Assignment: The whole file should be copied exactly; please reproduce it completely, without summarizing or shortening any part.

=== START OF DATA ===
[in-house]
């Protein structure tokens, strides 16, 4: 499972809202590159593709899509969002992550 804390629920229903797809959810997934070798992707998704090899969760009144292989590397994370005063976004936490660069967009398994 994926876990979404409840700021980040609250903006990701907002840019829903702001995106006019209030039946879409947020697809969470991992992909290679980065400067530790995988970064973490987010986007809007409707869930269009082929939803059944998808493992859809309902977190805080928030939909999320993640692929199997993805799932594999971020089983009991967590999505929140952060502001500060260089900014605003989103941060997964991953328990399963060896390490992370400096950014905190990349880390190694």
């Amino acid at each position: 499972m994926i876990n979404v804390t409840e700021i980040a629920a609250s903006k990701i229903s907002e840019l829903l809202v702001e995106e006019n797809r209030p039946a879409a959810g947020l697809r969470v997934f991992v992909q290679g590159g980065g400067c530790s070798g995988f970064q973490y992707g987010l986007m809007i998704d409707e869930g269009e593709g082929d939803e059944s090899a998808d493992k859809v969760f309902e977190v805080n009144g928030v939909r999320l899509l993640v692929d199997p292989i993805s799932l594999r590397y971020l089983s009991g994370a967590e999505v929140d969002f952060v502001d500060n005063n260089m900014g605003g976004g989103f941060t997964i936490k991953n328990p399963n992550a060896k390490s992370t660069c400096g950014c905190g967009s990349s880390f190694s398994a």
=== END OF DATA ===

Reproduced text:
[in-house]
């Protein structure tokens, strides 16, 4: 499972809202590159593709899509969002992550 804390629920229903797809959810997934070798992707998704090899969760009144292989590397994370005063976004936490660069967009398994 994926876990979404409840700021980040609250903006990701907002840019829903702001995106006019209030039946879409947020697809969470991992992909290679980065400067530790995988970064973490987010986007809007409707869930269009082929939803059944998808493992859809309902977190805080928030939909999320993640692929199997993805799932594999971020089983009991967590999505929140952060502001500060260089900014605003989103941060997964991953328990399963060896390490992370400096950014905190990349880390190694």
């Amino acid at each position: 499972m994926i876990n979404v804390t409840e700021i980040a629920a609250s903006k990701i229903s907002e840019l829903l809202v702001e995106e006019n797809r209030p039946a879409a959810g947020l697809r969470v997934f991992v992909q290679g590159g980065g400067c530790s070798g995988f970064q973490y992707g987010l986007m809007i998704d409707e869930g269009e593709g082929d939803e059944s090899a998808d493992k859809v969760f309902e977190v805080n009144g928030v939909r999320l899509l993640v692929d199997p292989i993805s799932l594999r590397y971020l089983s009991g994370a967590e999505v929140d969002f952060v502001d500060n005063n260089m900014g605003g976004g989103f941060t997964i936490k991953n328990p399963n992550a060896k390490s992370t660069c400096g950014c905190g967009s990349s880390f190694s398994a």